Livni claimed that Abbas “declined to give an answer” and she described how she was stunned, when watching television, to see “Abbas signing letters as part of a process to join 15 international agencies.” Shortly after that, Abbas announced the PA merger with Hamas. Subsequently Abbas refused to give any undertakings about maintaining ongoing negotiations, the Israelis refused to release the final batch of terrorists and so the talks collapsed. Livni says she then told Abbas in London “the choice is not between everything and nothing. And your choice in the end was to get nothing.”
That Livni, potentially an alternative prime minister, remained silent on this issue while the Obama administration blamed Israel for the breakdown in negotiations, was unconscionable. It is even more outrageous that to this day she continues to blame Netanyahu for the breakdown in the peace talks with the Palestinians.
Ultimately, voters will have to choose between two leaderships. Either a coalition of the national camp headed by Netanyahu including Habayit Hayehudi, some of the “centrist” parties and the haredim, or, alternatively, a government led by Herzog and Livni which would probably include Meretz, Yesh Atid some of the “centrist” parties - and the haredim who will sell themselves to the highest bidder.
For most Israelis, neither coalition would be ideal, but they face a clear choice between a government of the national camp headed by Netanyahu, including some radical right-wing groups, or a left-wing government led by Herzog-Livni that would include considerable numbers of delusional leftists committed to promoting further unilateral withdrawals, notwithstanding Hamas gaining control of any areas vacated by the IDF.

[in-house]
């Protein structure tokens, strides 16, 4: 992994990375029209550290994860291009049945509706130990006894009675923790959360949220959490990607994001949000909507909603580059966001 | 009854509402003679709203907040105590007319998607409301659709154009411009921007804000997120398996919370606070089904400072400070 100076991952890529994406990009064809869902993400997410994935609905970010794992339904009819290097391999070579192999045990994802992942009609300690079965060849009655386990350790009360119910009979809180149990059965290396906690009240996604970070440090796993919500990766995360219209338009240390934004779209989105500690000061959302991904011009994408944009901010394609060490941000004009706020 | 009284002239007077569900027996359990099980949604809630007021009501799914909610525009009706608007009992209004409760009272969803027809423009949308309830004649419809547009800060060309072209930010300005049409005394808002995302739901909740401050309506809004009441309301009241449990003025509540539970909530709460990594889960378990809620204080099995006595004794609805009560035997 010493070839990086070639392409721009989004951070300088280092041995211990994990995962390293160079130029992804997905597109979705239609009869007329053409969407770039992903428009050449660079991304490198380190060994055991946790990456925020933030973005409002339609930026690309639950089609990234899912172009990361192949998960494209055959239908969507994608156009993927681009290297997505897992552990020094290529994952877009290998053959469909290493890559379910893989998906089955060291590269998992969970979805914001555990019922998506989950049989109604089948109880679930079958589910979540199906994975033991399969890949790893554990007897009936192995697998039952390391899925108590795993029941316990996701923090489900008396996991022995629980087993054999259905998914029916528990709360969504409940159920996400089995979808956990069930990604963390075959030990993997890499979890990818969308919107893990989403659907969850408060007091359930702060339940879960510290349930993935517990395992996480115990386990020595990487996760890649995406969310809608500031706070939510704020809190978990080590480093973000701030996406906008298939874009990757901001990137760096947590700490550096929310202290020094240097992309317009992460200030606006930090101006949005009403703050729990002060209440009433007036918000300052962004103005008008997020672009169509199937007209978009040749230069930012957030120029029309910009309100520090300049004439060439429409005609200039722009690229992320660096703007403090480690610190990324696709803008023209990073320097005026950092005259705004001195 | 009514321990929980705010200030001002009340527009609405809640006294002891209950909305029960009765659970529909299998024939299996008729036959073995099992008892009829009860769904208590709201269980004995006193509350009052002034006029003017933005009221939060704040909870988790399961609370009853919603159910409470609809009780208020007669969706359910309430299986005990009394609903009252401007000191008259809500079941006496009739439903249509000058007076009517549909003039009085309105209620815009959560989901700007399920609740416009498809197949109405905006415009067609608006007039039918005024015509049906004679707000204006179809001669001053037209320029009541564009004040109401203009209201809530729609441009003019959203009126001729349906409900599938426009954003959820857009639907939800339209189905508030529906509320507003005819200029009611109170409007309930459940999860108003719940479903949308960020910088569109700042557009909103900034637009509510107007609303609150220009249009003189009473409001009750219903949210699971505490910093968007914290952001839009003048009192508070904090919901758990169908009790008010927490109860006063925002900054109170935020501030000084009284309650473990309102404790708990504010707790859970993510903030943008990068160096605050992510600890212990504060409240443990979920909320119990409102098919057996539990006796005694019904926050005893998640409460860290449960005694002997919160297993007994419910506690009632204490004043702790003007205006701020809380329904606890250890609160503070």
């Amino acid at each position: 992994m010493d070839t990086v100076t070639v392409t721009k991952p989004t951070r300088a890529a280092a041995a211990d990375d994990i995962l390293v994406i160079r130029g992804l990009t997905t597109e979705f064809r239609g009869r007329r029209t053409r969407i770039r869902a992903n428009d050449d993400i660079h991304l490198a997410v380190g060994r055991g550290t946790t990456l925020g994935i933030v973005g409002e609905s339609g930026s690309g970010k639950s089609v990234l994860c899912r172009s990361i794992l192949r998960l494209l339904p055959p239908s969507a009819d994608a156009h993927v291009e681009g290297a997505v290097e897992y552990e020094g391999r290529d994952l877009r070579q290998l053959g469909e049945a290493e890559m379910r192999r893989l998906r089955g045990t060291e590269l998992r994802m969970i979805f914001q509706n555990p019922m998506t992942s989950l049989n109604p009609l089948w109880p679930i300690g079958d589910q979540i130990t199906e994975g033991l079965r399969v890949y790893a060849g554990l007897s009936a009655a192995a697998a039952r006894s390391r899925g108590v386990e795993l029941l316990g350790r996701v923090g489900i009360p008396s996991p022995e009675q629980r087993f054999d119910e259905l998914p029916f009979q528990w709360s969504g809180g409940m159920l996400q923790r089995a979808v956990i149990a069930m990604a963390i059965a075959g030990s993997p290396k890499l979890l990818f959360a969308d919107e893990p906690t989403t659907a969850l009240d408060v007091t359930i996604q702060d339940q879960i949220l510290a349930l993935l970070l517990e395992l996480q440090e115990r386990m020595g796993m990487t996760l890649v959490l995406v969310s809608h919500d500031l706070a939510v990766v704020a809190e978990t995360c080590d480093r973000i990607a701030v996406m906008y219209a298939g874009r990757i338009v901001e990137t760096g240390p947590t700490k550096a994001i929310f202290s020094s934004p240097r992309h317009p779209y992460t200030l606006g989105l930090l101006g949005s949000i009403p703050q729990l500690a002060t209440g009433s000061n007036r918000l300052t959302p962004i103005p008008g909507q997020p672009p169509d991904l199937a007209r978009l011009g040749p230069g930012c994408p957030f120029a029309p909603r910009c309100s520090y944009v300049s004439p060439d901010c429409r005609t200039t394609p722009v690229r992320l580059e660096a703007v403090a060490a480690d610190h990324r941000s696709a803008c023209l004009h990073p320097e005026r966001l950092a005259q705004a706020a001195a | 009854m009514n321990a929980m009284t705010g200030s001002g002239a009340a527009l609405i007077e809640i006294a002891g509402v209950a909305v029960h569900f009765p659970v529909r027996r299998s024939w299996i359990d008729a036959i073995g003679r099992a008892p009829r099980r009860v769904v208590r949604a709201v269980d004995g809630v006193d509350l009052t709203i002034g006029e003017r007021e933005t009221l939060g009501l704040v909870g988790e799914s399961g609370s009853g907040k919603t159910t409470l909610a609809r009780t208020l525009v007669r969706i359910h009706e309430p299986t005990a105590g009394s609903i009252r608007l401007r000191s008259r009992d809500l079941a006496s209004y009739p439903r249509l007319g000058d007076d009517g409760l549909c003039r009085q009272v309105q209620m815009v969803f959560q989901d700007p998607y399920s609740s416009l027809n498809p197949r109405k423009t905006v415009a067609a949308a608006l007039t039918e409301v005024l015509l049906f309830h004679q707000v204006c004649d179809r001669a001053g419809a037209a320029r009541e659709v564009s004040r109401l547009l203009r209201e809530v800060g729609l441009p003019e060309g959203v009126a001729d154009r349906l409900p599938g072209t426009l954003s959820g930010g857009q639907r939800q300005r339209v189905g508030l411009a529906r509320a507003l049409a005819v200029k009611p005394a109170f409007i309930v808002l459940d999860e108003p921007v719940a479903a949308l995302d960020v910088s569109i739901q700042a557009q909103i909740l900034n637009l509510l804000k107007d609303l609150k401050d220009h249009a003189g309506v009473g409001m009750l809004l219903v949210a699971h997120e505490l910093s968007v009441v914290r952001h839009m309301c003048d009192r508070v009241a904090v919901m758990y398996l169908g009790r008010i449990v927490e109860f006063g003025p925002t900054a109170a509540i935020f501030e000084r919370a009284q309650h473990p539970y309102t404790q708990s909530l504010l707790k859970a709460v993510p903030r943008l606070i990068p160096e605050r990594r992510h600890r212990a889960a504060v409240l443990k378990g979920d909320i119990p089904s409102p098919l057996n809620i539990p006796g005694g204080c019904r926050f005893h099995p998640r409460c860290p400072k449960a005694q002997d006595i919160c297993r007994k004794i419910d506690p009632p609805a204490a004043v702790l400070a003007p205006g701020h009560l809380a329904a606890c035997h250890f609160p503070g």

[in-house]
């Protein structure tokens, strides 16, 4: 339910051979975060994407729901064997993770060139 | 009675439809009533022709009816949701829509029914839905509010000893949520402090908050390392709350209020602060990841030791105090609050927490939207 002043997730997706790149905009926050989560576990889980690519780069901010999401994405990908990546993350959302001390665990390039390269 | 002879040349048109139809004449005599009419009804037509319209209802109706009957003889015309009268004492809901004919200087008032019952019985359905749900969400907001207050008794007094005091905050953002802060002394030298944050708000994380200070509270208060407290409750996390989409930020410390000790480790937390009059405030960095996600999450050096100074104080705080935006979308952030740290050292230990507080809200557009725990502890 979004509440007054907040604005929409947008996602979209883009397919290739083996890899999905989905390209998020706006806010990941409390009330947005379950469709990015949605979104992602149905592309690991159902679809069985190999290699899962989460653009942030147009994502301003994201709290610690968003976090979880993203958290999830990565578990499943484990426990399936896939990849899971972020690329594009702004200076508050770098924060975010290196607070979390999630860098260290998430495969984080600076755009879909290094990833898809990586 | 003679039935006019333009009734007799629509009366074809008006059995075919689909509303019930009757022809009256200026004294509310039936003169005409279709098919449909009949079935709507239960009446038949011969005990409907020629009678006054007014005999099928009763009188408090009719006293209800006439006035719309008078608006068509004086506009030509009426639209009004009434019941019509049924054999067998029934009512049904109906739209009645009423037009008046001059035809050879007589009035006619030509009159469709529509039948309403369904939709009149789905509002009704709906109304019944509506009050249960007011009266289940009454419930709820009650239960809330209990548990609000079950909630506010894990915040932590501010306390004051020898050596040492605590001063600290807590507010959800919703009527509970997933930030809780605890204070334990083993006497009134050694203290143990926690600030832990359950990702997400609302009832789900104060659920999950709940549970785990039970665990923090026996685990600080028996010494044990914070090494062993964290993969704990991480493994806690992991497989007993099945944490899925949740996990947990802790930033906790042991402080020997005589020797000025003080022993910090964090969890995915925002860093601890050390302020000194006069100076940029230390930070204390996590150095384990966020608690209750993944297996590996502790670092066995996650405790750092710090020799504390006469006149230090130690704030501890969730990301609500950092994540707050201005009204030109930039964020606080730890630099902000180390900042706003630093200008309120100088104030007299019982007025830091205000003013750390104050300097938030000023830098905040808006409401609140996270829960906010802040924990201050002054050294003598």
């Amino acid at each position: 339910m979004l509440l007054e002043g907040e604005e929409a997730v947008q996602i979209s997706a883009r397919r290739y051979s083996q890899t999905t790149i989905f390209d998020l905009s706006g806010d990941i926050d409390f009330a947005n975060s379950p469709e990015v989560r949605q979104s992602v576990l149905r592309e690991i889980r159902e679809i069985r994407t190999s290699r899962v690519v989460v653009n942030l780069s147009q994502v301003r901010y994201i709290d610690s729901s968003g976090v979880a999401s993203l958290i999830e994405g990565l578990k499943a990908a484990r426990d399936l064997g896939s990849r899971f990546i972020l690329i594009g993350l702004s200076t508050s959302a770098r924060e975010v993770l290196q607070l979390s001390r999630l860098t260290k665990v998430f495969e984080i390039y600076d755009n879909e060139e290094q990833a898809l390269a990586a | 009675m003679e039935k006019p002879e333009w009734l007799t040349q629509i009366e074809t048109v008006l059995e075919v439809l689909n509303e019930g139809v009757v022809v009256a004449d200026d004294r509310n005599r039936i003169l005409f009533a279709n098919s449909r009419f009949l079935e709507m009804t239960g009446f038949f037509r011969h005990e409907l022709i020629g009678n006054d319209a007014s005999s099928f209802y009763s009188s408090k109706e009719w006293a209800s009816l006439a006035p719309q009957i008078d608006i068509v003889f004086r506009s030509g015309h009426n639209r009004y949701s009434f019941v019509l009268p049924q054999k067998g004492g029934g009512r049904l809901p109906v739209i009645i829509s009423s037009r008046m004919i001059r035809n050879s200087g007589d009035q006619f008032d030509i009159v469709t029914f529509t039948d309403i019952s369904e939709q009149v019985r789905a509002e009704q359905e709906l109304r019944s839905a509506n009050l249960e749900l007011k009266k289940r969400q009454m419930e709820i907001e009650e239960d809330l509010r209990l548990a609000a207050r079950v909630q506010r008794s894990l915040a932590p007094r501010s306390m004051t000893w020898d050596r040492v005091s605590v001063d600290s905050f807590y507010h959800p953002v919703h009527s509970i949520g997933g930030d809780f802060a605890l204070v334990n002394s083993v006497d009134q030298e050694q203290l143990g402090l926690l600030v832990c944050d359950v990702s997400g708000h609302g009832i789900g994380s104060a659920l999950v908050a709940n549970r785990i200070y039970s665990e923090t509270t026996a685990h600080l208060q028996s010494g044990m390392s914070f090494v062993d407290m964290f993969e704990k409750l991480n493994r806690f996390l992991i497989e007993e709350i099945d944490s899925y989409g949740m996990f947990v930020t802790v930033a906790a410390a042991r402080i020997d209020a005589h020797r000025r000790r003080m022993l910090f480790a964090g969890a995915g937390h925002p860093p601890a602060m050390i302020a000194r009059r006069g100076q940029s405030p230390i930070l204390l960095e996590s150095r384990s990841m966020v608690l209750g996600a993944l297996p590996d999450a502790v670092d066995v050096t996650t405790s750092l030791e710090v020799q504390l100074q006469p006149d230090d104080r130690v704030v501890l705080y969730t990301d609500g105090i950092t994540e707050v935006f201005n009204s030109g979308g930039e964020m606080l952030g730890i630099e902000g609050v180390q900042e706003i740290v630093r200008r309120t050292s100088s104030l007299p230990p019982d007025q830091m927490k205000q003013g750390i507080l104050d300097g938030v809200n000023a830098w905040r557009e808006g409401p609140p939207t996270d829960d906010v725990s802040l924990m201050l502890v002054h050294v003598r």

I have spoken to younger voters who have no illusions about the lack of peace partner and are convinced that the peace process will go nowhere, no matter who forms the government. They are inclined to vote for “centrist” parties which they believe can impact on social issues. What they do not appreciate is that even if there are no current prospects for achieving peace, the messages transmitted by the next government will have long-lasting impact. Indeed in retrospect, the failure of the peace process can largely be attributed to the irresponsible offers of the Olmert government, which despite being rejected by Abbas, was exploited by the Palestinians who insisted that they represent the opening benchmark for future negotiations. Regrettably much of the international community has endorsed this, encouraging the Palestinians to remain intransigent and relentlessly continue their efforts to undo Israel in stages.
There will undoubtedly be further ups and downs as the election fever grows as most Israelis will determine which of these camps they intend supporting. However, hopefully more will vote for the major parties and avoid subcontracting their votes to “centrist” parties whose leaders seek to be kingmakers and determine the nature of the government based solely on personal interests.